rate of placement of trainees         in jobs, and the working rela-
tionships     between Center and DHRDpersonnel.        The Department
of   Labor's   directive   regarding        the   Federal-State   review   ef-
fort makes no mention of the specific      areas to be reviewed
and evaluated during a monitoring   visit.




                                       60
                               CHAPTER6

                PROGRAM
                      MONITORINGAND EVALUATION
                   BY FEDERALAT!JDSTATE AGENCIES

        Operations of the Center have not been monitored ade-
q=tely,     in our opinion,        by the Department of Labor, m,
DHRD, or by the State Department of Education.               We believe
that the weaknesses in administration            discussed in previous
sections of this report,           concerning selection    of individuals
for training,      counseling,      unexcused absences, and follow-up
activities,      could have been identified       and possibly    cor-
rected earlier       through more appropriate       and timely monitor-
ing of training        operations.

       Various Federal and State guidelines      require that oper-
ations of the Center and related activities         of DHRDbe moni-
tored.     For example, a memorandum issued by the Department
of Labor in June 1966 states that, for each training          project
having an enrollment     of 200 or more trainees,     a Federal-
State team composed of regional     representatives     of the De-
partment and HEWand of their State counterparts          should re-
view the projects    within 60 days after the start of a proj-
ect and every 4 months thereafter.

      A prior Department of Labor directive          to State employ-
ment security   agencies provides that States make an evalua-
tion of MDTA training    programs at least once each fiscal
year.   The directive   specifies    that the evaluation      be di-
rected to determining    (1) adherence to standards and proce-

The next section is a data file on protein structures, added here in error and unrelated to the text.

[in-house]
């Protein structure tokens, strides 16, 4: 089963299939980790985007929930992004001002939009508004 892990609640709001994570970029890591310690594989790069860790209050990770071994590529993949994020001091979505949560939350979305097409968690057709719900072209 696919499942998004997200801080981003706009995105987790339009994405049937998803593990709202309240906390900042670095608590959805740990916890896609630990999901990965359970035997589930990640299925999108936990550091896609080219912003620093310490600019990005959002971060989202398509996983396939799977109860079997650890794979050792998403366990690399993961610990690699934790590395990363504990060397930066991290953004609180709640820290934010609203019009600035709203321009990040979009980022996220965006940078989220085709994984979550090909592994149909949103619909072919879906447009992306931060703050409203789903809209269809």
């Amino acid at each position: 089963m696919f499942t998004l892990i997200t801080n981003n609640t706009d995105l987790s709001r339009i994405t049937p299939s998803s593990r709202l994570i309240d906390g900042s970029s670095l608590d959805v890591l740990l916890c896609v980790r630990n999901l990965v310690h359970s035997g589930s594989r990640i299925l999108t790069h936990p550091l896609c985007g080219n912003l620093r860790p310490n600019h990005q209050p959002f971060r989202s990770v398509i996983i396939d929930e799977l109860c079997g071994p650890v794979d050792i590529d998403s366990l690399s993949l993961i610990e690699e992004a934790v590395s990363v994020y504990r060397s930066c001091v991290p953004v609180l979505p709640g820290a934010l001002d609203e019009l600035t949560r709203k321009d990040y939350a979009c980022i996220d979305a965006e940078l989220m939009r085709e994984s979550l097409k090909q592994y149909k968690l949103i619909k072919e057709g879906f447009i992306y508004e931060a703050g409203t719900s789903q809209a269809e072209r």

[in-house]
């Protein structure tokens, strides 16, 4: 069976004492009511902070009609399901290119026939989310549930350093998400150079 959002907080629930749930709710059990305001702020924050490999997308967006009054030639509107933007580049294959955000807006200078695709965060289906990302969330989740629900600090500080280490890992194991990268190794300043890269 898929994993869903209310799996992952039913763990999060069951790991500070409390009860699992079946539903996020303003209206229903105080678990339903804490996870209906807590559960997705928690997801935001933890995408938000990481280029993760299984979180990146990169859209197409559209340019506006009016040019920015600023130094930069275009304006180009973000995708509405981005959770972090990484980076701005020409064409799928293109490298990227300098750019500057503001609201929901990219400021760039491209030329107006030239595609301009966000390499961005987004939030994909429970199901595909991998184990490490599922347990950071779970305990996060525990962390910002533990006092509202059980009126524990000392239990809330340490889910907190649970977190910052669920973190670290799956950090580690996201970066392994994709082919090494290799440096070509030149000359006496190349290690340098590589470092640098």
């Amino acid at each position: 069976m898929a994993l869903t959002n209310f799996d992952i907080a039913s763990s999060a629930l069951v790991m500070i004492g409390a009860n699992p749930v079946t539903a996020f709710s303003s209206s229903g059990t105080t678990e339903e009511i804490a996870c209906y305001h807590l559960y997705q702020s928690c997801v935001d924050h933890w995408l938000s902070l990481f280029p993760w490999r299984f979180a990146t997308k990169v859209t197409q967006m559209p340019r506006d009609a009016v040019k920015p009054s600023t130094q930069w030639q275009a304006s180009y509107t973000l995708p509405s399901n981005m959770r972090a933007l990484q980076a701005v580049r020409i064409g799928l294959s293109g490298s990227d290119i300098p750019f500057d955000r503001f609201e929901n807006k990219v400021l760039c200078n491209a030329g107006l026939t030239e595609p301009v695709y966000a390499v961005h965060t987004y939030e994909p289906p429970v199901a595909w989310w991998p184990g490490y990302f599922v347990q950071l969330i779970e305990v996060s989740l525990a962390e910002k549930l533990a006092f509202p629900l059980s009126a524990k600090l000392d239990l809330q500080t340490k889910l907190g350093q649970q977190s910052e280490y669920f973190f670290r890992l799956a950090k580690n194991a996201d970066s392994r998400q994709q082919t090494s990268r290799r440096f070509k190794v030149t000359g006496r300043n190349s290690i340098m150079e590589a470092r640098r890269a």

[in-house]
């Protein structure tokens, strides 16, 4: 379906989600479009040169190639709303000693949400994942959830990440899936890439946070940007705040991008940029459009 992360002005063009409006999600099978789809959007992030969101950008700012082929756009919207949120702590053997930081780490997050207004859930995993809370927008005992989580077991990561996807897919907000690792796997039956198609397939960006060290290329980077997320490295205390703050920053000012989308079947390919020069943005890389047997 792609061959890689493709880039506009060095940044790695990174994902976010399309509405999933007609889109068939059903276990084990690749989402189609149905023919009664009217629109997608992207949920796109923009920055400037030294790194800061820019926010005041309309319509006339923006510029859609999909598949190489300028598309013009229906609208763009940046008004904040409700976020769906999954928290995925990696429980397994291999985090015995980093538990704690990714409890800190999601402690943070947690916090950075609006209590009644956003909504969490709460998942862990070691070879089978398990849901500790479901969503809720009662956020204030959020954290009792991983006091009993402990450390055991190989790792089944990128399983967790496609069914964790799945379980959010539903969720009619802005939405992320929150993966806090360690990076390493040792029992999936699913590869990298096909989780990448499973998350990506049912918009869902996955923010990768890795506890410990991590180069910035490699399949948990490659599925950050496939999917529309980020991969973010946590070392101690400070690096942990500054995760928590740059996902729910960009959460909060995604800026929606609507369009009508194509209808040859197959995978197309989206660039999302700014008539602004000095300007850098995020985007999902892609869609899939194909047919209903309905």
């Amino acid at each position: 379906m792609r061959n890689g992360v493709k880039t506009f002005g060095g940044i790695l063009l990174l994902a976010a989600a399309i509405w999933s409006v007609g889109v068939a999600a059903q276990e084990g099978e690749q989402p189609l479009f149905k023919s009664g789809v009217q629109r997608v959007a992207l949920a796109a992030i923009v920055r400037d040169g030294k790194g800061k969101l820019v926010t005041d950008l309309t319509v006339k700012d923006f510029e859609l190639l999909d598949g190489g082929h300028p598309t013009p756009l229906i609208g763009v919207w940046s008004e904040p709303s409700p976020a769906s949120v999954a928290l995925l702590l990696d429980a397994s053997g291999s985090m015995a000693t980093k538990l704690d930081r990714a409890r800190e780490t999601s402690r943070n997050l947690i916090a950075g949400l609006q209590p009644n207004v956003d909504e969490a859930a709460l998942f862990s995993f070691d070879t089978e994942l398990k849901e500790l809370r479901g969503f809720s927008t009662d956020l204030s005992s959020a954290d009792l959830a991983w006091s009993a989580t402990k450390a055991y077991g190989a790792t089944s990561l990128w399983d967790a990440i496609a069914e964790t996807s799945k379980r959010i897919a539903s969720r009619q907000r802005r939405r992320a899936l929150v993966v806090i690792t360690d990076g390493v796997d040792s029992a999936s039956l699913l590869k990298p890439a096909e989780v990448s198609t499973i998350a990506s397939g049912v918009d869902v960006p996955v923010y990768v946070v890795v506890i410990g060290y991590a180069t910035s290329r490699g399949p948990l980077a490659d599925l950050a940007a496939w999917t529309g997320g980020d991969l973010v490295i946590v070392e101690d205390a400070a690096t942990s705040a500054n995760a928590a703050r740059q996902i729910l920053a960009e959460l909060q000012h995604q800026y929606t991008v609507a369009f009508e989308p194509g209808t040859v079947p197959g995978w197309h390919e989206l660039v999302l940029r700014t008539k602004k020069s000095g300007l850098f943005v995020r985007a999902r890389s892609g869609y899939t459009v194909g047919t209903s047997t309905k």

dures for recruitment,    selection,      and referral   of trainees,
(2) adequacy of counseling      services,    (3) trends in the num-
ber leaving training    courses and the extent of efforts          to
help trainees   adjust to training,       and (4) accuracy and ade-
quacy of reporting.

       An HEWprogram memorandum issued in June 1969 estab-
lished a requirement         that training      facilities prepare a
written    self-evaluation       for each instructional     program
within 30 days after completion.              It provides that the self-
evaluation      include an assessment of local administration,
instruction,       supervision,     and trainee achievement and

                                    59
primarily   of dealing with the day-to-day        problems noted in
their review of enrollment       and termination     statistics     re-
ceived from the Center for ongoing courses.             They said that
their activities     were not specifically     directed      to identify-
ing program areas in need of improvement and that fund lim-
itations  for staff prevented implementation          of a formal and
effective   monitoring   system.

       The program supervisor   for the State Department of Ed-
ucation told us that the monitoring      performed by his staff
does not follow any definite     plan for evaluating      each train-
ing course.     He also stated that he was not aware of any
HEW guidelines    defining  his department's   responsibilities
for monitoring.

CONCLUSIONS

      Effective   and continuous monitoring    of Center and DHED
operations    by Federal and State representatives     is essential
to detect and correct program weaknesses, strengthen        pro-
gram administration,     and better ensure achievement of pro-
gram objectives.

RECOMMENDATION TO THE SECRETARIES
OF LABOR AND OF HEALTH, EDUCATION, AND WELFARE

      We recommend that the Manpower Administration and the
Office of Education allocate  the necessary funds to ensure
that Center operations  are monitored adequately.


      The Assistant Secretary of Labor for Administration
advised us that the new skills  center guidelines      require
that a Department of Labor and HEW regional     office    team,
working with their State counterparts,   periodically

      --evaluate   the operation  of each skills       center   for
         which they are responsible,
      --assess    conformity   of the operations  with the skills
         center   criteria   and performance standards,   and



                                  62
         Regional    officials     of the Department          of Labor and HEW
and representatives            of DHRD and the State Department             of Ed-
ucation      commented on the lack of funds available                 for hiring
staff     to make systematic         evaluations      of MDTA training       pro-
grams.       State representatives           advised us that greater         defi-
nition      and delineation       of the monitoring          and evaluation     ac-